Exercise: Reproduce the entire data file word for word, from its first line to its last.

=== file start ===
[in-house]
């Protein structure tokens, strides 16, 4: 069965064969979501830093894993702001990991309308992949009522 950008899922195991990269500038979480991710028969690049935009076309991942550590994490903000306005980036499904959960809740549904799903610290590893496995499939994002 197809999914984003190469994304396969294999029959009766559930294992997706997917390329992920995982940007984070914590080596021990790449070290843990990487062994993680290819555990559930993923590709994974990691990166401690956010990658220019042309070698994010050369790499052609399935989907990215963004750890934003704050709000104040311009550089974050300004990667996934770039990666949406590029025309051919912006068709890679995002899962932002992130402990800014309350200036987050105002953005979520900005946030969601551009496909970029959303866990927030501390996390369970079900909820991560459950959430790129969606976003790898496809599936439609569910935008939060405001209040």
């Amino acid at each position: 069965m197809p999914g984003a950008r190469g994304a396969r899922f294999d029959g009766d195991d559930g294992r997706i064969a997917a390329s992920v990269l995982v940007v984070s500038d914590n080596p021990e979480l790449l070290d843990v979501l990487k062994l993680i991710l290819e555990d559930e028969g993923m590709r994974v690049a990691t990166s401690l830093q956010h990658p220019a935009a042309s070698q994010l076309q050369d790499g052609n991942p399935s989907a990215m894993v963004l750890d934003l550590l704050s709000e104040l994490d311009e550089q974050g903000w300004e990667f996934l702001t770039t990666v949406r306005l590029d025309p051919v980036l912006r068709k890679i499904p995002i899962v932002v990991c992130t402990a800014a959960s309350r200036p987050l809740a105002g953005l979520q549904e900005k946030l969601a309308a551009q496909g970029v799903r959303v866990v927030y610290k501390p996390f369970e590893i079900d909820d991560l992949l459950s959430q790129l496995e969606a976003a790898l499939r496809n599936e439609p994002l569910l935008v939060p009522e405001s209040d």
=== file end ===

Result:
[in-house]
């Protein structure tokens, strides 16, 4: 069965064969979501830093894993702001990991309308992949009522 950008899922195991990269500038979480991710028969690049935009076309991942550590994490903000306005980036499904959960809740549904799903610290590893496995499939994002 197809999914984003190469994304396969294999029959009766559930294992997706997917390329992920995982940007984070914590080596021990790449070290843990990487062994993680290819555990559930993923590709994974990691990166401690956010990658220019042309070698994010050369790499052609399935989907990215963004750890934003704050709000104040311009550089974050300004990667996934770039990666949406590029025309051919912006068709890679995002899962932002992130402990800014309350200036987050105002953005979520900005946030969601551009496909970029959303866990927030501390996390369970079900909820991560459950959430790129969606976003790898496809599936439609569910935008939060405001209040």
């Amino acid at each position: 069965m197809p999914g984003a950008r190469g994304a396969r899922f294999d029959g009766d195991d559930g294992r997706i064969a997917a390329s992920v990269l995982v940007v984070s500038d914590n080596p021990e979480l790449l070290d843990v979501l990487k062994l993680i991710l290819e555990d559930e028969g993923m590709r994974v690049a990691t990166s401690l830093q956010h990658p220019a935009a042309s070698q994010l076309q050369d790499g052609n991942p399935s989907a990215m894993v963004l750890d934003l550590l704050s709000e104040l994490d311009e550089q974050g903000w300004e990667f996934l702001t770039t990666v949406r306005l590029d025309p051919v980036l912006r068709k890679i499904p995002i899962v932002v990991c992130t402990a800014a959960s309350r200036p987050l809740a105002g953005l979520q549904e900005k946030l969601a309308a551009q496909g970029v799903r959303v866990v927030y610290k501390p996390f369970e590893i079900d909820d991560l992949l459950s959430q790129l496995e969606a976003a790898l499939r496809n599936e439609p994002l569910l935008v939060p009522e405001s209040d």